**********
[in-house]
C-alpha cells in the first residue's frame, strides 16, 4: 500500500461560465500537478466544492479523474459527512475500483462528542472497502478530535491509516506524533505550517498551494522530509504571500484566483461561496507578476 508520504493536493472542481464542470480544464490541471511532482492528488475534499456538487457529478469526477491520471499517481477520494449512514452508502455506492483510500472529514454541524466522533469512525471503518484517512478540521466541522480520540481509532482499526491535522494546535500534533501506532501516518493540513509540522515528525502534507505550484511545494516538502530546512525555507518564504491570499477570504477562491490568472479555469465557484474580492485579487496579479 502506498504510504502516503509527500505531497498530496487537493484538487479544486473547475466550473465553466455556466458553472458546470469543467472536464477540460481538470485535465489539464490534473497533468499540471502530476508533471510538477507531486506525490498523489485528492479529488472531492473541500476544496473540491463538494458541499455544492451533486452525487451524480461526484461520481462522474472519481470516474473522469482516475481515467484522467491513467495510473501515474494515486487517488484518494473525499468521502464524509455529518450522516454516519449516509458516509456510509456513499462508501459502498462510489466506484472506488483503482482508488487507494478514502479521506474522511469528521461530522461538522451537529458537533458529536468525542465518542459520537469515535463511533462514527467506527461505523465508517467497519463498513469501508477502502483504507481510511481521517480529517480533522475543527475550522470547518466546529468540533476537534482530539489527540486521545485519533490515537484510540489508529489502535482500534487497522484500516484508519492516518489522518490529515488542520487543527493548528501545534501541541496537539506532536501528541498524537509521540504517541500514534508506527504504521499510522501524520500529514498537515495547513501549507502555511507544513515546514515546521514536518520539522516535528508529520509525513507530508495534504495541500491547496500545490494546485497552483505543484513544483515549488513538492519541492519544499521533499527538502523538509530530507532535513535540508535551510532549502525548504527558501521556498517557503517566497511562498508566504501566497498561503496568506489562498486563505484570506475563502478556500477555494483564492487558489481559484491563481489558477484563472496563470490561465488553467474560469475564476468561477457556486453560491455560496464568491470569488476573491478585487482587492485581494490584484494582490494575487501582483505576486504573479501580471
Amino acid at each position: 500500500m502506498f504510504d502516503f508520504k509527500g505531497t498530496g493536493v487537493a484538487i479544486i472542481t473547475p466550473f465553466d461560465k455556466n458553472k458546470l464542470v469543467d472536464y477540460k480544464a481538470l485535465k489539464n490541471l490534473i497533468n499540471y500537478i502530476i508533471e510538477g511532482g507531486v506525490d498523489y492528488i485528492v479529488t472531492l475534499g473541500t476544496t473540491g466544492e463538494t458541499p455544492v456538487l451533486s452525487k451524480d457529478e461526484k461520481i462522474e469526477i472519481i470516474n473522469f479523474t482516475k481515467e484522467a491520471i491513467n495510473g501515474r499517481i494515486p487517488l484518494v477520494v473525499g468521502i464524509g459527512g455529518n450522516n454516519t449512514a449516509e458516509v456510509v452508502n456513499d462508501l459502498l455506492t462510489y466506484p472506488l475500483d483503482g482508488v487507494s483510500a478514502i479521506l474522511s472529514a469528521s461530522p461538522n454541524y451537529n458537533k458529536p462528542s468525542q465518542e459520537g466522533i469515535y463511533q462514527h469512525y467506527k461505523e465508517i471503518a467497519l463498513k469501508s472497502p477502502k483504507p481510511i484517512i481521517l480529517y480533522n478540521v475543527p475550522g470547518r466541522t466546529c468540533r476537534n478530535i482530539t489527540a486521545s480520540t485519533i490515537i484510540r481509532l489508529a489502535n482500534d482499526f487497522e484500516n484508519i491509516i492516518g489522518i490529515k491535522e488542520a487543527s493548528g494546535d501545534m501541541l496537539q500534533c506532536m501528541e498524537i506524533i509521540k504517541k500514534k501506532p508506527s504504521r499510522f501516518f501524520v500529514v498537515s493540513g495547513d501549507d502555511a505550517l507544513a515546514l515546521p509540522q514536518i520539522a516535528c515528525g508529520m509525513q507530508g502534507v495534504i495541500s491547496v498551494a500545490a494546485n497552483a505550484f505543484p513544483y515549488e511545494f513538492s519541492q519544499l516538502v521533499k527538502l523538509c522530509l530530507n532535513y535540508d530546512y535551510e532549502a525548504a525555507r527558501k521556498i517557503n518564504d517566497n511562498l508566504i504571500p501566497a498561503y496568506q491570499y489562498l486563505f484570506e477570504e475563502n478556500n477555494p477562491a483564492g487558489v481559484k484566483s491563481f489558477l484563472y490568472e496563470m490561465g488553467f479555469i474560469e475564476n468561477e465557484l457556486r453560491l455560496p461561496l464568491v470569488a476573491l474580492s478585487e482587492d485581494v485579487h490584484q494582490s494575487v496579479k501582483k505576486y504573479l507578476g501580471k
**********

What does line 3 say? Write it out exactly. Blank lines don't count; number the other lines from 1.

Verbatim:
Amino acid at each position: 500500500m502506498f504510504d502516503f508520504k509527500g505531497t498530496g493536493v487537493a484538487i479544486i472542481t473547475p466550473f465553466d461560465k455556466n458553472k458546470l464542470v469543467d472536464y477540460k480544464a481538470l485535465k489539464n490541471l490534473i497533468n499540471y500537478i502530476i508533471e510538477g511532482g507531486v506525490d498523489y492528488i485528492v479529488t472531492l475534499g473541500t476544496t473540491g466544492e463538494t458541499p455544492v456538487l451533486s452525487k451524480d457529478e461526484k461520481i462522474e469526477i472519481i470516474n473522469f479523474t482516475k481515467e484522467a491520471i491513467n495510473g501515474r499517481i494515486p487517488l484518494v477520494v473525499g468521502i464524509g459527512g455529518n450522516n454516519t449512514a449516509e458516509v456510509v452508502n456513499d462508501l459502498l455506492t462510489y466506484p472506488l475500483d483503482g482508488v487507494s483510500a478514502i479521506l474522511s472529514a469528521s461530522p461538522n454541524y451537529n458537533k458529536p462528542s468525542q465518542e459520537g466522533i469515535y463511533q462514527h469512525y467506527k461505523e465508517i471503518a467497519l463498513k469501508s472497502p477502502k483504507p481510511i484517512i481521517l480529517y480533522n478540521v475543527p475550522g470547518r466541522t466546529c468540533r476537534n478530535i482530539t489527540a486521545s480520540t485519533i490515537i484510540r481509532l489508529a489502535n482500534d482499526f487497522e484500516n484508519i491509516i492516518g489522518i490529515k491535522e488542520a487543527s493548528g494546535d501545534m501541541l496537539q500534533c506532536m501528541e498524537i506524533i509521540k504517541k500514534k501506532p508506527s504504521r499510522f501516518f501524520v500529514v498537515s493540513g495547513d501549507d502555511a505550517l507544513a515546514l515546521p509540522q514536518i520539522a516535528c515528525g508529520m509525513q507530508g502534507v495534504i495541500s491547496v498551494a500545490a494546485n497552483a505550484f505543484p513544483y515549488e511545494f513538492s519541492q519544499l516538502v521533499k527538502l523538509c522530509l530530507n532535513y535540508d530546512y535551510e532549502a525548504a525555507r527558501k521556498i517557503n518564504d517566497n511562498l508566504i504571500p501566497a498561503y496568506q491570499y489562498l486563505f484570506e477570504e475563502n478556500n477555494p477562491a483564492g487558489v481559484k484566483s491563481f489558477l484563472y490568472e496563470m490561465g488553467f479555469i474560469e475564476n468561477e465557484l457556486r453560491l455560496p461561496l464568491v470569488a476573491l474580492s478585487e482587492d485581494v485579487h490584484q494582490s494575487v496579479k501582483k505576486y504573479l507578476g501580471k